Q&A: Gay Rosenthal - Rolling Stone
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Q&A: Gay Rosenthal

A ‘Behind the Music’ executive co-producer looks back on three seasons of feuds, addiction and rock & roll

Gay RosenthalGay Rosenthal

Gay Rosenthal

Anna Webber/Getty Images for Sundance Channel

For three years now, The heartfelt tales of celebrity’s ebb and flow on Behind the Music have made the process of fame itself famous, while teaching us that bitchy infighting, human greed and massive addiction problems aren’t exclusive to any one genre of music. With a behind-the-scenes anniversary special (featuring voice-behind-the-music Jim Forbes, September 24th) coming up, as well as the launch of Behind the Music‘s fourth season (Yusuf Islam, formerly, Cat Stevens, tells his tale on October 1st), Rolling Stone sat down to chat with the show’s executive co-producer Gay Rosenthal.

How did the show come to be?
Jeff Gaspin, who’s the executive vice president of VH1, and I were at lunch, and we said, “Whatever happened to Milli Vanilli?” I said, “I don’t know, but why don’t you let me take the ball and run with it, and let me see what I can find out?” Milli Vanilli was hard. Nobody knew where they were. I had to be a private eye. I got a list of addresses where Fabrice had lived and sent letters to every address. Two weeks later, I got a call from Fabrice’s manager. And then I spent a good two months with them – having dinner, having them at my house – before they agreed to do it. They didn’t know if they wanted to relive the story, but I said, “Listen, no one has heard your story from you. This will be a great opportunity to set the record straight.”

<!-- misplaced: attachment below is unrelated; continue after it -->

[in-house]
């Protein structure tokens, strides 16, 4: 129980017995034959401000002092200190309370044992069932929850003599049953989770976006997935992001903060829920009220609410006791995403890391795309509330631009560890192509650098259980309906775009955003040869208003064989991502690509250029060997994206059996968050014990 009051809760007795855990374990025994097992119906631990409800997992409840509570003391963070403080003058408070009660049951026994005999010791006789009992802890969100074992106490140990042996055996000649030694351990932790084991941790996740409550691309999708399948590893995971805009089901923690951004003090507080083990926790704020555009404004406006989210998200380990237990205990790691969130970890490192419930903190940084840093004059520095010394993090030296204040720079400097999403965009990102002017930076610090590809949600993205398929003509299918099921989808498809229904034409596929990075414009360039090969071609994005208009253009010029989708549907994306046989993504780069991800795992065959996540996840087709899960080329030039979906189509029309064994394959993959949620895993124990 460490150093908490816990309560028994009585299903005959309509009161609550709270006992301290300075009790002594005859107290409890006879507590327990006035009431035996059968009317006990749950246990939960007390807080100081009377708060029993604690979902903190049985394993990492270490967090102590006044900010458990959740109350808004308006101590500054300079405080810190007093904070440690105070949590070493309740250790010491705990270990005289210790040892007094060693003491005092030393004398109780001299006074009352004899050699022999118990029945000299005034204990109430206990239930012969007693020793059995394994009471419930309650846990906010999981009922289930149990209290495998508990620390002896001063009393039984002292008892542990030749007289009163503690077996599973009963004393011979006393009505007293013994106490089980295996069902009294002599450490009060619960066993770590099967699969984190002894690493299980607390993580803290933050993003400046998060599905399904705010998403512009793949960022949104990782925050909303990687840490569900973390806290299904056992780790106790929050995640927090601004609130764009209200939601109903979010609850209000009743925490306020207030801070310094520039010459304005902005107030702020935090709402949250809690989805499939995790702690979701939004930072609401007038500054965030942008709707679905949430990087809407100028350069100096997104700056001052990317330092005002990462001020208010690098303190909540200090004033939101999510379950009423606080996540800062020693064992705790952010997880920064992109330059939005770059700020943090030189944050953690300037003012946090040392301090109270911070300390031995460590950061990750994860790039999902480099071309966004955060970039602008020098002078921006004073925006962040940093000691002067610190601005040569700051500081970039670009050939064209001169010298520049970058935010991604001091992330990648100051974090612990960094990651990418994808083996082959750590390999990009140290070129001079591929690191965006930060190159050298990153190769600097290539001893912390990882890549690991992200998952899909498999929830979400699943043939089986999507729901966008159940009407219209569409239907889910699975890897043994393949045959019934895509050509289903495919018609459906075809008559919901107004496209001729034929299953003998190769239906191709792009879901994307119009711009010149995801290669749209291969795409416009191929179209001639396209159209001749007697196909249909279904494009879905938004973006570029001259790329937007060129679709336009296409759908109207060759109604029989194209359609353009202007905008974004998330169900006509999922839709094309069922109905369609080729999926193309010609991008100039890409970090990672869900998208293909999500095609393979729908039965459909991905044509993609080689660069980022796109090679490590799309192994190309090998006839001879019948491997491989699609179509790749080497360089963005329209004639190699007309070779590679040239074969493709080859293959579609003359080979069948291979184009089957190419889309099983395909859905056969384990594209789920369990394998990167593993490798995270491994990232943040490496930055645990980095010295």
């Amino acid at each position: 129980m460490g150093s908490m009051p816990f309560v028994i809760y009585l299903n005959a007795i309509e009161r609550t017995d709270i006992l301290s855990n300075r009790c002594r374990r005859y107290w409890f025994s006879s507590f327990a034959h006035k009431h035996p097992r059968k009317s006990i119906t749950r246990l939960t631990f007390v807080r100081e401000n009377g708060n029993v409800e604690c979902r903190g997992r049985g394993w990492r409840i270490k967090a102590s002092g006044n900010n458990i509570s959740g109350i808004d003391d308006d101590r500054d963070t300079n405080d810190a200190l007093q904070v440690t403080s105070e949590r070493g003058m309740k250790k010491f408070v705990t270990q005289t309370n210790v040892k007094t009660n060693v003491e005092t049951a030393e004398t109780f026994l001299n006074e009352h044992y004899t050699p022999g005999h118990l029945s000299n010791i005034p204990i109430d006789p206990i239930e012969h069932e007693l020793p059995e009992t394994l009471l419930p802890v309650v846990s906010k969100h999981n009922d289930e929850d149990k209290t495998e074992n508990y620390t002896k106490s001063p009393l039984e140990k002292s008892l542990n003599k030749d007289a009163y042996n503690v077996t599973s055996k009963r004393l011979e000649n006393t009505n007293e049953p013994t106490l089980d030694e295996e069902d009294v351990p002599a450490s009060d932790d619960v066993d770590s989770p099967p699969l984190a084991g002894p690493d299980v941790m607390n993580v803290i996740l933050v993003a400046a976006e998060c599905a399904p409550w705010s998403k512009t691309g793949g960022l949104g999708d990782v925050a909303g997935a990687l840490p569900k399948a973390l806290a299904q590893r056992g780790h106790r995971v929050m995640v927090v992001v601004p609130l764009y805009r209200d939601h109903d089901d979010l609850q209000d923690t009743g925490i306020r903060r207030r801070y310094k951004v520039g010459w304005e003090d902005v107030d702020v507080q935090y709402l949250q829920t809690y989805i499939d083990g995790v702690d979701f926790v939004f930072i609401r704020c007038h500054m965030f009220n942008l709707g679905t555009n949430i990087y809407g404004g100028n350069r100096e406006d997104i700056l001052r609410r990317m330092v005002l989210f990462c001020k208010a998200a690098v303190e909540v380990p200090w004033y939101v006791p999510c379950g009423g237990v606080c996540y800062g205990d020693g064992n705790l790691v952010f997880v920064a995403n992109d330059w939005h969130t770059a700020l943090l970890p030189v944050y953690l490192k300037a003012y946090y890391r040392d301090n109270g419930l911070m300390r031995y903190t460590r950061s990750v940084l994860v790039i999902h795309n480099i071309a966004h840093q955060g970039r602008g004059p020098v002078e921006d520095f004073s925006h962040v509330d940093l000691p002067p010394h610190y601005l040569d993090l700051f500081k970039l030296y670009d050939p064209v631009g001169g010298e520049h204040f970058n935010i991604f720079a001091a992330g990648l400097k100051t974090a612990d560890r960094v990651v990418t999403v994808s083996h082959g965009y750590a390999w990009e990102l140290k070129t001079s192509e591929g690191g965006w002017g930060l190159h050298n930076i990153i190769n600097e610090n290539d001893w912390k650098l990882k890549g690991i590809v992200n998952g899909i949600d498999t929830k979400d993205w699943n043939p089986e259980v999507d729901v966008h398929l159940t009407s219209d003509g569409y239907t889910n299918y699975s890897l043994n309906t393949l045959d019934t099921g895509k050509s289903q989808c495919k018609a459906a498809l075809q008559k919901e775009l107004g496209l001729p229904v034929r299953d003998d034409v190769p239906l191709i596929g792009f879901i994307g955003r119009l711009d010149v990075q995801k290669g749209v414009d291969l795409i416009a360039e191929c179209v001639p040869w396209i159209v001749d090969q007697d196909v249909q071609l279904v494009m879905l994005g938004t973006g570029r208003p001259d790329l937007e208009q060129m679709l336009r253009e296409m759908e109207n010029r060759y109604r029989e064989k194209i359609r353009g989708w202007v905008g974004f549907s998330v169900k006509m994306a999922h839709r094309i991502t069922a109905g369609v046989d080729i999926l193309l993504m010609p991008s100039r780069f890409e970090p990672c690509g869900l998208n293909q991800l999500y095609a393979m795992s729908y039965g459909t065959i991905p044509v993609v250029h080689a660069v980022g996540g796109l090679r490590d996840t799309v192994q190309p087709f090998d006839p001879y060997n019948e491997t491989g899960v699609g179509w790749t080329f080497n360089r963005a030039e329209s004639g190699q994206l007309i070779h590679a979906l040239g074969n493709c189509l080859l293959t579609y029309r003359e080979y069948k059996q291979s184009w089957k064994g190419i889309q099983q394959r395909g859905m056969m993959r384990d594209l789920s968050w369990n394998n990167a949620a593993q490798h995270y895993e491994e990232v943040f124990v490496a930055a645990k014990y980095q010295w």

When did you realize that this show you’d helped create had become a cultural phenomenon?
Out of the gate, ratingswise, the show did well. But when we did Def Leppard, we were like, “We don’t know if heavy metal is gonna do well.” And we tried it, and it was one of our highest-rated shows. Even people who didn’t listen to Def Leppard were drawn into the story. You wouldn’t think that Ice T draws a typical VH1 audience, but that did really well. Year one, we probably wouldn’t have done Ice T. Year two, we probably wouldn’t have. But we did, and it really delivered.

Are you running out of subjects?
I’m never going to say yes to that. Cat Stevens was on our first list of artists we wanted. We started a correspondence with him three and a half years ago but got nothing. Well, guess what? That’s our fourth season premiere.

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